In Langscape Magazine Articles

Freeway Coyote

August 25, 2016

by Lee Beavington

I watch coyote cross the freeway
trickster weaves amid wheeled gods
her belly droops with gaunt lactation
survivor of west coast wild
abides two-legged rules of concrete     haste
ceaseless in her search

The bald eagle roosts in the Hydro tower
her nest threaded by power line
feathers that once soared rot in landfill
beak buried in Big Mac     shreds of styrofoam
this refuse no match for her regal spirit
leftovers from her last supper

A mother wails on highway’s edge
begs for     a break     in traffic
her cat lost nine lives in one crossing
she retrieves the flattened feline
stretched three times in length
too slow for the human race

Fat raccoon bumbles along my fence
his bloated gut a sign of excess
nocturnal bandit caught under a full moon
too civilized to flee from my presence
too clever to flee from trashcan chatter
too crafty to flee from     me

I watch the woman park at the forest entrance
pull her 4-year-old from the car
he shivers by her side
she smokes a long cigarette
sixty seconds     on Nature’s periphery
some fix to forget what she has lost

I circle a deer in the cloverleaf on-ramp
still in her fear     never stops
no space between townhouses
asphalt ebbs into her island of grass
I honk as if that will save her
my car’s only choice the freeway

I ask coyote What do you think of this place?
her shrewd eyes take me for morsel or menace
maternity leaves no option
ceaseless in her search
no time to answer my urgent question
she slips between worlds again


Salal in Drought

Salal in Drought. The early autumnal drought starts to erase the interconnected leaf veins. Photo: Lee Beavington, 2015


About the Poem


Freeway Driftwood. The lines on this driftwood curve away like a freeway to the unknown. Photo: Lee Beavington, 2015

The ecology of our existence is utterly dependent upon our relationship with the more-than-human world. Our bodies are living and breathing ecosystems, a collective of tens of thousands of interrelated species too easily forgotten in our anthropocentric society. When our bond with the earth is eroded, we lose the ability to hear the ecologies that surround us, we lose a part of ourselves. The voice of nature is heard by those who pay attention to the language of birds, those who hear the cries of clear-cut trees. For these other-than-human words to be wholly received, we must embrace a contemplative receptivity.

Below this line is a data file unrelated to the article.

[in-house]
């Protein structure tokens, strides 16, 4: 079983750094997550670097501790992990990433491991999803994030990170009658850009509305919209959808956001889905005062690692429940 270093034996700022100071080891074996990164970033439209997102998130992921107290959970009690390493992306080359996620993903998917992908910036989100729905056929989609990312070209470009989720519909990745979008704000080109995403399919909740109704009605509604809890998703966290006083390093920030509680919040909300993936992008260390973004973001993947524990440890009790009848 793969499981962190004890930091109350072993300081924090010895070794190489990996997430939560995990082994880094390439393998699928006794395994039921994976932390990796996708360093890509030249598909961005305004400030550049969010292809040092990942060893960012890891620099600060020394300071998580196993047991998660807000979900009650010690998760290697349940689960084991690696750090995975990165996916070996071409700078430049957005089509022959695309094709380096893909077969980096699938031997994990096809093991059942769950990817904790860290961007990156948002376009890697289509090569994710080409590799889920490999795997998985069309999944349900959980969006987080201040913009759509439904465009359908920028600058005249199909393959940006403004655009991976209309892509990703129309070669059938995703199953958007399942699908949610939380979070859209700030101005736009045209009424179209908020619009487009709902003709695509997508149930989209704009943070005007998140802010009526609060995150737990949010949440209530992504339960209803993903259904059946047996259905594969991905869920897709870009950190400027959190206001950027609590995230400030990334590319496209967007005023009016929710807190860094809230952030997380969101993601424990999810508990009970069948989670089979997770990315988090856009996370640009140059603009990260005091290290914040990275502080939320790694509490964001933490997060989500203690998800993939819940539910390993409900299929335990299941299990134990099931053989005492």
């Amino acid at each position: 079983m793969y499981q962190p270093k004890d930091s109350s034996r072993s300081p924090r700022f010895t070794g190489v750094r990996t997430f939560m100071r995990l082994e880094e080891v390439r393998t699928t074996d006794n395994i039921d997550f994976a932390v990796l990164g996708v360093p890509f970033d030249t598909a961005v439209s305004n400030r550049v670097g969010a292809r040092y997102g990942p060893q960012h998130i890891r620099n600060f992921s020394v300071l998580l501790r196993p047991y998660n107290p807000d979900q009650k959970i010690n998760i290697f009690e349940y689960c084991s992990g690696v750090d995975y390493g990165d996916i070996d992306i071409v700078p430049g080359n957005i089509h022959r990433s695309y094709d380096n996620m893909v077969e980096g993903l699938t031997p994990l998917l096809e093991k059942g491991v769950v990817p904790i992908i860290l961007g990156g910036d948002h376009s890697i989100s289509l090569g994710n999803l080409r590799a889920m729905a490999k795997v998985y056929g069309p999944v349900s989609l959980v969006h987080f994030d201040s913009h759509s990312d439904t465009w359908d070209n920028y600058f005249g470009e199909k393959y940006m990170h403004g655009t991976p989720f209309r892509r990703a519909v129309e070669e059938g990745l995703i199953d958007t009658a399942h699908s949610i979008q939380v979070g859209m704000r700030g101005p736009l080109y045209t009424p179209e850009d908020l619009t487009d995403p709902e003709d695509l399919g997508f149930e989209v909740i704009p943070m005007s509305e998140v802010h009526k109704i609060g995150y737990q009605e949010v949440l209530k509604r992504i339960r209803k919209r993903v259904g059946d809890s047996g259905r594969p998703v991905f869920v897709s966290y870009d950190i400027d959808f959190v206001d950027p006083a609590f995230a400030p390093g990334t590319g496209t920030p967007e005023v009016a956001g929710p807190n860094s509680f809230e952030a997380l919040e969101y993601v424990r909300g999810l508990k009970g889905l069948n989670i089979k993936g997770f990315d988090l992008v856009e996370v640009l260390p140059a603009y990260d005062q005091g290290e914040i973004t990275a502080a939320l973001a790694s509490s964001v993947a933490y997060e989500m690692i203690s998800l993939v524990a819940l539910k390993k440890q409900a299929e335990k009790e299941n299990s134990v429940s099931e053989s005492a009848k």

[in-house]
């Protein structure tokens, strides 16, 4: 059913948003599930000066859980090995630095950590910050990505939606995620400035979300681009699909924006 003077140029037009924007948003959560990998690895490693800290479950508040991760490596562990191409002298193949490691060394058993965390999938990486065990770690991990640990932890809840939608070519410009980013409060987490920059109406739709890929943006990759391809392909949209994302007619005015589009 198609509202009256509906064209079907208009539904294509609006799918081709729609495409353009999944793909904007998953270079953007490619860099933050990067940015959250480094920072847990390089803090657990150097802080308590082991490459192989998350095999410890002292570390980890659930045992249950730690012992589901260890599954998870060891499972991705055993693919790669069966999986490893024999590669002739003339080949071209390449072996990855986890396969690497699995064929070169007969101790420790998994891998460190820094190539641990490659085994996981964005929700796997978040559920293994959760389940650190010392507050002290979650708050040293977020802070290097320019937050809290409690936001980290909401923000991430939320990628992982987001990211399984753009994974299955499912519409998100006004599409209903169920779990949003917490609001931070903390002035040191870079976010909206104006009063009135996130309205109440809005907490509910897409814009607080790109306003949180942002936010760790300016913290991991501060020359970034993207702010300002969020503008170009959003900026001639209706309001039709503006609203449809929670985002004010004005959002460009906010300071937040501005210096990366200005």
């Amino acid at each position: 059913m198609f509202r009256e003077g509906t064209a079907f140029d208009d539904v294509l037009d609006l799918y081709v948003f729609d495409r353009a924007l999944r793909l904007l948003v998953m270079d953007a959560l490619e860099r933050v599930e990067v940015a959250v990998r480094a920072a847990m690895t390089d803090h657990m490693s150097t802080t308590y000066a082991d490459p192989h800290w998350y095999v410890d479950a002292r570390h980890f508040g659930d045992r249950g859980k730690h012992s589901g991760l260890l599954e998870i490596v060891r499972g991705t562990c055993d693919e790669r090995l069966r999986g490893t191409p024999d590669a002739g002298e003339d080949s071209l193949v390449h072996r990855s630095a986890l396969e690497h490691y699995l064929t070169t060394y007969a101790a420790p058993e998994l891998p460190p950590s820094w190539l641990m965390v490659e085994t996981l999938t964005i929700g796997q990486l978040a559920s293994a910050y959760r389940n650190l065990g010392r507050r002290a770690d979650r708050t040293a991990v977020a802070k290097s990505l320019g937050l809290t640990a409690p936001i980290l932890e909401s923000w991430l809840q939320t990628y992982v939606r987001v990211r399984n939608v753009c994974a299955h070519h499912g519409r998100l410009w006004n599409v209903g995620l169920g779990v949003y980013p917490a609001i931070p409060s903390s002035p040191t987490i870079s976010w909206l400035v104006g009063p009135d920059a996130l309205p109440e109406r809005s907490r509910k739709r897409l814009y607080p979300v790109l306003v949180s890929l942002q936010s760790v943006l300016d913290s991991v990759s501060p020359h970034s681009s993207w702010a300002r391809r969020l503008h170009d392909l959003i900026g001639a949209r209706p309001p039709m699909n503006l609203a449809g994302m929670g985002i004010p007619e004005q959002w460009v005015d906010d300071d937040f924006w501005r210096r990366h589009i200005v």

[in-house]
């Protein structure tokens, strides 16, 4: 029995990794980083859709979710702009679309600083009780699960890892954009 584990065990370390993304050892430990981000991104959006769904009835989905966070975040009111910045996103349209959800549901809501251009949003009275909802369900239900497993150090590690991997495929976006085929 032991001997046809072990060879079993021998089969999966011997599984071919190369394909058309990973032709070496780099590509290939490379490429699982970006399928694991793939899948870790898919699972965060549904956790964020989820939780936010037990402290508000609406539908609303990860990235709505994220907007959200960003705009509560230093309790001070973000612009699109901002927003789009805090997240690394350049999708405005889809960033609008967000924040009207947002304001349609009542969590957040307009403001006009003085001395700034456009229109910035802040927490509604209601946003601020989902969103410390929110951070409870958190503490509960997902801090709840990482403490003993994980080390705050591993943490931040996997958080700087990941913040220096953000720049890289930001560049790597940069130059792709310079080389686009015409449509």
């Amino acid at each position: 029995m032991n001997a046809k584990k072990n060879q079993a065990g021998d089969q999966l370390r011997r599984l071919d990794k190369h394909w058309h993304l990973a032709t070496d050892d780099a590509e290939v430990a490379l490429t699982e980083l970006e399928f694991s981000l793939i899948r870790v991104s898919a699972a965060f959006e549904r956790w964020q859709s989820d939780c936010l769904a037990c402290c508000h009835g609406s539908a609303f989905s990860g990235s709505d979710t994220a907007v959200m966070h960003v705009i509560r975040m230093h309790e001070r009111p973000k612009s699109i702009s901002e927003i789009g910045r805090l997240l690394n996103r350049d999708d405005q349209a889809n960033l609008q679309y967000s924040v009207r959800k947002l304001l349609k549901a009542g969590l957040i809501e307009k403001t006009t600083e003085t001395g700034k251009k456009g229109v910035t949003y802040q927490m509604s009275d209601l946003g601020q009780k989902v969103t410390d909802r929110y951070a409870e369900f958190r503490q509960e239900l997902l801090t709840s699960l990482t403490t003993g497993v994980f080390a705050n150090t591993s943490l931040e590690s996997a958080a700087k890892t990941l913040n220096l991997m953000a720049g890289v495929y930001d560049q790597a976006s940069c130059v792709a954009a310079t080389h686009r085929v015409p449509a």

This is where my poem “Freeway Coyote” comes in. As I waited for a bus outside Vancouver, in a rare moment of stillness, I watched a mother coyote slip past me and trot across six lanes of traffic. I realized that her world was like mine: ceaseless movement, surrounded by municipal noise, and in many ways human-centered. Roads, houses, power lines, and parking lots are so predominant as to make human habitat replace all others, leaving nonhuman species little choice of where and how to live.

The primal voice of the earth is wild in its ancient song, while our urbanization of the world has rendered it mute and tame.

“Freeway Coyote” is my personal journey in listening for and remembering the last vestiges of urban nature. The coyote who crosses freeways to feed her young, the eagle who feasts on our garbage, the deer swallowed by the language of cars, the raccoon whose behavior has become almost too human. The primal voice of the earth is wild in its ancient song, while our urbanization of the world has rendered it mute and tame. This poem voices the tragedy of nature’s linguistic genocide.


To find out more about Lee’s work, visit


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Lee Beavington is a biologist and interdisciplinary instructor and has published poetry in Refugium, Sweet Water, Ecopsychology, Enchantments of Place, and Scientists and Poets #Resist. He is co-developing an arts/ecology Fraser River Field School and spearheading KPU Wild Spaces to promote place-based outdoor learning in post-secondary education.  Read more from Lee Beavington.

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